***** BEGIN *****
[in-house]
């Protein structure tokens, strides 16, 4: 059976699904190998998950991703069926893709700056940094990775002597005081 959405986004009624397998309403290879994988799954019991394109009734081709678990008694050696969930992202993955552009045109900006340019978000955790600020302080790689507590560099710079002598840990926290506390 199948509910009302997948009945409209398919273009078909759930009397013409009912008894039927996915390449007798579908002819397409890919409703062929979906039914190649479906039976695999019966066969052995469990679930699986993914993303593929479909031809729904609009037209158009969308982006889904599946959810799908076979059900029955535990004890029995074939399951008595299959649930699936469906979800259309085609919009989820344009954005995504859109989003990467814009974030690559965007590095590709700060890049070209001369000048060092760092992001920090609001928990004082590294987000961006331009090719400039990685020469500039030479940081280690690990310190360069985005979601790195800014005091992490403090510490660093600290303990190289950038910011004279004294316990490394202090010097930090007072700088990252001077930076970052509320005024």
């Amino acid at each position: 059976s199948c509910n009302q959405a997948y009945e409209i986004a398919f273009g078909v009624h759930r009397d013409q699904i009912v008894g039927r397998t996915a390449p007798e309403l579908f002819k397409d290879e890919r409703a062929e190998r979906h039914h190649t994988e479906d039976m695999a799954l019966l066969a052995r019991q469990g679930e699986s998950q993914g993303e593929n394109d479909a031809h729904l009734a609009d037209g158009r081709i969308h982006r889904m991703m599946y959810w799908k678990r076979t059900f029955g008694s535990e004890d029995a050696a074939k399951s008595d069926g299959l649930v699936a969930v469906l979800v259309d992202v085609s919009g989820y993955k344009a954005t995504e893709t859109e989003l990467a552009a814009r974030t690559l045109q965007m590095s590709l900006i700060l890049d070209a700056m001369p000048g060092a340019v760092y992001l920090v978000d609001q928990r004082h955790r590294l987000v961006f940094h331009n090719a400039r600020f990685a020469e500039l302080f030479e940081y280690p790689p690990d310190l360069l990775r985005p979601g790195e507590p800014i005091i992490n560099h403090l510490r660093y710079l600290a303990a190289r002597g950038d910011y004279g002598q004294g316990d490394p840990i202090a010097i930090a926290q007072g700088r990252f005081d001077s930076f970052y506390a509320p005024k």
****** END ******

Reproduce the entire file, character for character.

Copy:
[in-house]
């Protein structure tokens, strides 16, 4: 059976699904190998998950991703069926893709700056940094990775002597005081 959405986004009624397998309403290879994988799954019991394109009734081709678990008694050696969930992202993955552009045109900006340019978000955790600020302080790689507590560099710079002598840990926290506390 199948509910009302997948009945409209398919273009078909759930009397013409009912008894039927996915390449007798579908002819397409890919409703062929979906039914190649479906039976695999019966066969052995469990679930699986993914993303593929479909031809729904609009037209158009969308982006889904599946959810799908076979059900029955535990004890029995074939399951008595299959649930699936469906979800259309085609919009989820344009954005995504859109989003990467814009974030690559965007590095590709700060890049070209001369000048060092760092992001920090609001928990004082590294987000961006331009090719400039990685020469500039030479940081280690690990310190360069985005979601790195800014005091992490403090510490660093600290303990190289950038910011004279004294316990490394202090010097930090007072700088990252001077930076970052509320005024």
């Amino acid at each position: 059976s199948c509910n009302q959405a997948y009945e409209i986004a398919f273009g078909v009624h759930r009397d013409q699904i009912v008894g039927r397998t996915a390449p007798e309403l579908f002819k397409d290879e890919r409703a062929e190998r979906h039914h190649t994988e479906d039976m695999a799954l019966l066969a052995r019991q469990g679930e699986s998950q993914g993303e593929n394109d479909a031809h729904l009734a609009d037209g158009r081709i969308h982006r889904m991703m599946y959810w799908k678990r076979t059900f029955g008694s535990e004890d029995a050696a074939k399951s008595d069926g299959l649930v699936a969930v469906l979800v259309d992202v085609s919009g989820y993955k344009a954005t995504e893709t859109e989003l990467a552009a814009r974030t690559l045109q965007m590095s590709l900006i700060l890049d070209a700056m001369p000048g060092a340019v760092y992001l920090v978000d609001q928990r004082h955790r590294l987000v961006f940094h331009n090719a400039r600020f990685a020469e500039l302080f030479e940081y280690p790689p690990d310190l360069l990775r985005p979601g790195e507590p800014i005091i992490n560099h403090l510490r660093y710079l600290a303990a190289r002597g950038d910011y004279g002598q004294g316990d490394p840990i202090a010097i930090a926290q007072g700088r990252f005081d001077s930076f970052y506390a509320p005024k």